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8 Food Storage Mistakes You’re Making

Medically Reviewed by Dan Brennan, MD on August 18, 2021

Storing your food properly helps you prevent food waste, save money, and avoid foodborne illnesses. There are several common food storage mistakes to avoid. 

1. Placing Meat on the Top Fridge Shelf

You might put your meat on the top shelf of your fridge to keep it away from other foods and avoid cross-contamination, but this is the worst place to store meat. Uncooked meat, poultry, and fish contain blood and fluids, often called juices. The juices can drip down into other foods and contaminate your food with harmful bacteria.

Instead, store and thaw your meat on the bottom shelf away from cooked foods and from foods you can eat raw, like fruits and vegetables.

2. Storing Food Uncovered

You’ve probably put an uncovered plate or container in the fridge out of hurry or sheer laziness, but this is a mistake. Open food can be cross-contaminated with uncooked foods like raw meat. Uncovered food also dries out quickly and can absorb any fridge or food odors.

Move food to an airtight container or seal it with plastic wrap before putting it in the fridge. This will keep it fresh and prevent food spoilage. If you’re in a hurry, cover the food with tin foil. 

3. Keeping Leftovers Too Long

Leftovers are a great way to make your meals go further, but don’t forget about them. If you haven’t eaten them within three to four days, throw them out. Even if you don't see obvious signs of decay such as mold, the food can still be dangerous to eat. Bacteria will start growing and cause food spoilage, which can make you sick. Remember to refrigerate your leftovers no later than two hours after your meal. 

4. Storing Potatoes Next to Apples and Onions

Lots of people store potatoes alongside apples and onions in the pantry, but this is a mistake. Both apples and onions give off ethylene gas, which can cause your potatoes to sprout.

Instead, keep your apples in the crisper or store potatoes in a separate cabinet. Potatoes need to be stored in a dark, cool area to prevent them from spoiling or sprouting.

5. Refrigerating Wet Fruits and Vegetables

It might seem like a time-saving practice to prewash all your fruits and vegetables and throw them in the fridge, but this isn’t a good idea. Any time you introduce moisture, you raise the risk of bacteria growing and causing food to go bad.

Instead, wash your fruits and vegetables right before eating or preparing them. If the produce is dirty, rinse it and make sure it's dry before you put it in the fridge. 

6. Using the Wrong Food Storage Containers

It’s easy to store your takeout leftovers in their cardboard or styrofoam containers, but don’t do this. These containers aren’t airtight, which can lead to stale food and weird fridge smells.

In the pantry, most things can be stored in the original box, but any dry food that isn’t in an airtight container might absorb moisture. This can lead to clumpy powders and limp cookies or crackers.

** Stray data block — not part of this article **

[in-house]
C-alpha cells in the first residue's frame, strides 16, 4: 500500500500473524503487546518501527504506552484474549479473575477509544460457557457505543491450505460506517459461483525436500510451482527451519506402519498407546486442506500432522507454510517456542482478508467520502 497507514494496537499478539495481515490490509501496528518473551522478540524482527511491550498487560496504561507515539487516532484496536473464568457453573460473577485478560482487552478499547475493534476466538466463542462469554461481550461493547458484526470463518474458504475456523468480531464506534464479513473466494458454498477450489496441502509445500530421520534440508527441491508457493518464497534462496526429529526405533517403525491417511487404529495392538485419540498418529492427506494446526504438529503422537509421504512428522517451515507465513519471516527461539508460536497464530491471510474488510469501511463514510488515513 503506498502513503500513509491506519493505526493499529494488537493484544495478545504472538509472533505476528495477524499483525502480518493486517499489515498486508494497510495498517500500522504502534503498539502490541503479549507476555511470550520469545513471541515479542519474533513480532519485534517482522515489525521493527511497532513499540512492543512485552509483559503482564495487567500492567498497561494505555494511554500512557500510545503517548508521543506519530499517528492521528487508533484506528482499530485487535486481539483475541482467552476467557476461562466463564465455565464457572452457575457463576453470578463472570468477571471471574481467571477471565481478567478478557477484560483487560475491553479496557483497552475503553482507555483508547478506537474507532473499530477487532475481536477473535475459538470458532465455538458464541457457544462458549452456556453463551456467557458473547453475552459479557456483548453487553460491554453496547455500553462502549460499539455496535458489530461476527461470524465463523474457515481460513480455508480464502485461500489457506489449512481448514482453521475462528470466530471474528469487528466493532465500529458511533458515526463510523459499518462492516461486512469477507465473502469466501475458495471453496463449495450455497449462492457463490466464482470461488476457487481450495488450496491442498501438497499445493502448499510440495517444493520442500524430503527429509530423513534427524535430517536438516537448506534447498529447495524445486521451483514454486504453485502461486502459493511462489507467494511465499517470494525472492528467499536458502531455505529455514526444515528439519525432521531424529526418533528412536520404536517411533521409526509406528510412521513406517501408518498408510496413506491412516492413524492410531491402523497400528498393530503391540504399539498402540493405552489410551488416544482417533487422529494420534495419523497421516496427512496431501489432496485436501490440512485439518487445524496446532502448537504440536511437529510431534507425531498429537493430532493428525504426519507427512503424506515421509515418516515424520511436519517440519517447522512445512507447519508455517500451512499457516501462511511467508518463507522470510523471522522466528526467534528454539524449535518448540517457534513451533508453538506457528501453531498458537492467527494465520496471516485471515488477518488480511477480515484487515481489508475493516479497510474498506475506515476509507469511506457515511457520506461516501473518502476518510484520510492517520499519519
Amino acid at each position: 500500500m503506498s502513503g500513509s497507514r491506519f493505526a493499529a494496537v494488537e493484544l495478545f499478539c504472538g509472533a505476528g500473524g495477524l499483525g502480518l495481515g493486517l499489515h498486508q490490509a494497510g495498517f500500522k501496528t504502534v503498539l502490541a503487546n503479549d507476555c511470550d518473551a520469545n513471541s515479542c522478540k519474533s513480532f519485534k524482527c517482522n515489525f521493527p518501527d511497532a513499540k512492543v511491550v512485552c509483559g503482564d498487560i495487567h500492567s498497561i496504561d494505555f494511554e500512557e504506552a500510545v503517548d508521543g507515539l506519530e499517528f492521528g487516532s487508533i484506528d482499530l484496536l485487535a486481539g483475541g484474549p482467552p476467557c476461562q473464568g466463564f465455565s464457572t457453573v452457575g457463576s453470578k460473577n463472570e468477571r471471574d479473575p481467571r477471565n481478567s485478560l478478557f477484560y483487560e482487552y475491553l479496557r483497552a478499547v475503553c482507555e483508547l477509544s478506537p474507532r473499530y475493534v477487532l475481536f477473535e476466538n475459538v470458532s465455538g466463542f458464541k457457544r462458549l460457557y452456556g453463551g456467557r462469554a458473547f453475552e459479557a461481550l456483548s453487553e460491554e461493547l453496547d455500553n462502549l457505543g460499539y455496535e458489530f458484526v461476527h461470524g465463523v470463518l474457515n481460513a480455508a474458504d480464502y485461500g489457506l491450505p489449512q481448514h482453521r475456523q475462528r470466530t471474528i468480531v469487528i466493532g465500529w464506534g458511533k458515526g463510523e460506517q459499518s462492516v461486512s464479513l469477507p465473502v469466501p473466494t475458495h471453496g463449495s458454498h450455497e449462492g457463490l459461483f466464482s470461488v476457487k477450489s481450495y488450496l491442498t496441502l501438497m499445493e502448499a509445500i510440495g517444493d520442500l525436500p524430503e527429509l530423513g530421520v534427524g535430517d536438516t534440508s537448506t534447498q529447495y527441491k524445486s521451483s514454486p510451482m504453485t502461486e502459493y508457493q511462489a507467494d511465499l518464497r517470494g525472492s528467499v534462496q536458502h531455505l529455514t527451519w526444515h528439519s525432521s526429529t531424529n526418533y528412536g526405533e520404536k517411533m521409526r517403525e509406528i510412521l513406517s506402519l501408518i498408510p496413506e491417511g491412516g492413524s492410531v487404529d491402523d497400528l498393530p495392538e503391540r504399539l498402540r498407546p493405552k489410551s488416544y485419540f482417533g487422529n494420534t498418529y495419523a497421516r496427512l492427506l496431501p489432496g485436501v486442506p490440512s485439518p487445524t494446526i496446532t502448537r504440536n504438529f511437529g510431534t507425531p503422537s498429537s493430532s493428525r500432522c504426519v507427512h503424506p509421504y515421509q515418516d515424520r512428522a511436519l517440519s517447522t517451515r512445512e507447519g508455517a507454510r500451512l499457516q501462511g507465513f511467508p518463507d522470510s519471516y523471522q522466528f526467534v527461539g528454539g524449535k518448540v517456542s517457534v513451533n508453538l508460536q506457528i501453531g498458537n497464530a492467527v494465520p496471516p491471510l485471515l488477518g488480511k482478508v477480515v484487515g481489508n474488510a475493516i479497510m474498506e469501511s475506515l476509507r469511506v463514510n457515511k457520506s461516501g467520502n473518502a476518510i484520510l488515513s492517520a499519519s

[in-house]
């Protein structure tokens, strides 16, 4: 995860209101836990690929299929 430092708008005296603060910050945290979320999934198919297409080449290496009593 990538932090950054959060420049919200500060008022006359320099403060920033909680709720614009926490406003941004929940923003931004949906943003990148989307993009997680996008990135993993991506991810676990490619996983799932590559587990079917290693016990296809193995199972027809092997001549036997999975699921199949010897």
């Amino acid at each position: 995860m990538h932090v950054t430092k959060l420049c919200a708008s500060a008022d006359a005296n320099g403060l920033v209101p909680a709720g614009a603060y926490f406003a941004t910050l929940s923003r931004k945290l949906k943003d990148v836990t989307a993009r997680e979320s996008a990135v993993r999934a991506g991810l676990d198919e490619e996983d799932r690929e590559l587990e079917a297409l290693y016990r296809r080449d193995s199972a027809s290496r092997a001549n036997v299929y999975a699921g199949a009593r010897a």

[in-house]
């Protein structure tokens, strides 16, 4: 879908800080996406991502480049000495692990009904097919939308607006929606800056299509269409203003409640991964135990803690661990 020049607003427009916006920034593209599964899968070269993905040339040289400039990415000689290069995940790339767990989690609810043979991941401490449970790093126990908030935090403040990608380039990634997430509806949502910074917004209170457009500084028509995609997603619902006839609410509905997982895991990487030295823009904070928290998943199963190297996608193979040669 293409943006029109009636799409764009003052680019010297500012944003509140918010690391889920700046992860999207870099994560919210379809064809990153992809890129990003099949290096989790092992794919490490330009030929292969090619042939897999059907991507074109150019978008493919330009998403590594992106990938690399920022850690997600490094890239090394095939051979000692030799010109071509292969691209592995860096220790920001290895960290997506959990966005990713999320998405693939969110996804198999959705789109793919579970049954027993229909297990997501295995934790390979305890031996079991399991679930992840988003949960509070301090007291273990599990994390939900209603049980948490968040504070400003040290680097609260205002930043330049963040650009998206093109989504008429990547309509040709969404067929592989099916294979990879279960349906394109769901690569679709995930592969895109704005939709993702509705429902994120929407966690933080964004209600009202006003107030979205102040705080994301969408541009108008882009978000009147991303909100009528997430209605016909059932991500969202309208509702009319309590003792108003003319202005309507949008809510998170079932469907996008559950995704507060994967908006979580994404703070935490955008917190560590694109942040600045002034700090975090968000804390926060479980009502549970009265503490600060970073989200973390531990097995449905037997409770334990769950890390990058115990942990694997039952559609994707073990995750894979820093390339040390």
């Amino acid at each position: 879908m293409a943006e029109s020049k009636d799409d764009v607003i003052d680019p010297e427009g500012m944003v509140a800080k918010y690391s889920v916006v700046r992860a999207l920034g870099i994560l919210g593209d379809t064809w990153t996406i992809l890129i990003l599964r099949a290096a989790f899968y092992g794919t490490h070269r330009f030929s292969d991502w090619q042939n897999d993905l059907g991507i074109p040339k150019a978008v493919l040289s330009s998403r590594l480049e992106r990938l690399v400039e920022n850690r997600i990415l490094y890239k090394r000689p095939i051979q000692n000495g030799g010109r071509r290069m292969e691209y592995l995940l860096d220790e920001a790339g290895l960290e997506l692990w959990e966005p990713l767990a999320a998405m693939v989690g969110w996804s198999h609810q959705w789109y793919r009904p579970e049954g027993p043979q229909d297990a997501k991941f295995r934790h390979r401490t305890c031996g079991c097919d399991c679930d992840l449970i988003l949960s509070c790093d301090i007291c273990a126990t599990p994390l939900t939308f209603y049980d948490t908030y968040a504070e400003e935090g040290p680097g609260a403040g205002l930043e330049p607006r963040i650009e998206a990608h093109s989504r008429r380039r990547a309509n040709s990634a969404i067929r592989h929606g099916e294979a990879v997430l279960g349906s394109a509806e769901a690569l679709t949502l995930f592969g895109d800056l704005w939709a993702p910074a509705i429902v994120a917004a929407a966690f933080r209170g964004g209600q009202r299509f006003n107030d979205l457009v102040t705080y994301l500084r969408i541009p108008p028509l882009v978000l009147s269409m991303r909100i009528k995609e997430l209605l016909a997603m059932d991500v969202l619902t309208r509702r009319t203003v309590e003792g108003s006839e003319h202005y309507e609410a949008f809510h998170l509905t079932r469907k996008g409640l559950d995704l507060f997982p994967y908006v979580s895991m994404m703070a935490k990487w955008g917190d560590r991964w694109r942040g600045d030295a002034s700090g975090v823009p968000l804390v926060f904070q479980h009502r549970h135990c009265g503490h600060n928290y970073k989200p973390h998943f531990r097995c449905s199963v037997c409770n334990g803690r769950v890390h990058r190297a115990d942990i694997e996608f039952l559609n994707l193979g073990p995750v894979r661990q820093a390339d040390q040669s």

Use food-grade containers that have a tight lid and are made of plastic, glass, or metal. Only use glass containers or regular dishware to microwave food. Heating some plastics in the microwave can cause chemicals to leach into your food.  

7. Keeping the Wrong Fridge and Pantry Temperature

Your food storage spaces need to be at the right temperature to protect food quality. Keep your fridge set to 40 degrees Fahrenheit or lower and your pantry between 50 degrees to 75 degrees Fahrenheit. 

If possible, choose pantry cabinets away from the stove, oven, and fridge. If your pantry is a closet, make sure it isn't near a water heater or hot water pipes. A pantry that is too warm will cause foods to lose their nutrients, melt, or spoil faster. If your refrigerated items aren't kept cold enough, bacteria are given a chance to multiply.

8. Storing Canned Foods Improperly

While canned foods have a long shelf-life, temperatures over 100 degrees Fahrenheit can cause them to spoil. If you store your cans for too long in direct sunlight or in places warmer than 75 degrees Fahrenheit, the food will lose its nutrients, flavor, and color. 

Don't forget to eat your food. Buy only what you can reasonably expect to eat. While you can eat canned food up to three years past the date on the package, it’s best to use it within one year. Rotate your cans when you buy new stock and use the oldest cans first. 

Food Storage and Food Safety

Good storage practices can protect the quality and safety of your food. For most people, food is one of their biggest expenses. From food storage containers to the temperature of your fridge and pantry, protect your investment with better food storage practices. 

WebMD Medical Reference

Sources

SOURCES:

CDC: “Food Safety and Eating Out.”

Iowa State University: “Harvesting and Storing Potatoes.”

Oregon State University: “Storing Food for Safety and Quality.”

Texas A&M University System: “Safe Handling of Fresh Fruits and Vegetables.”

University of Georgia: “Food Storage for Safety and Quality.”

University of Minnesota: “Storing canned food.”

University of Nebraska-Lincoln: “Food Storage.”

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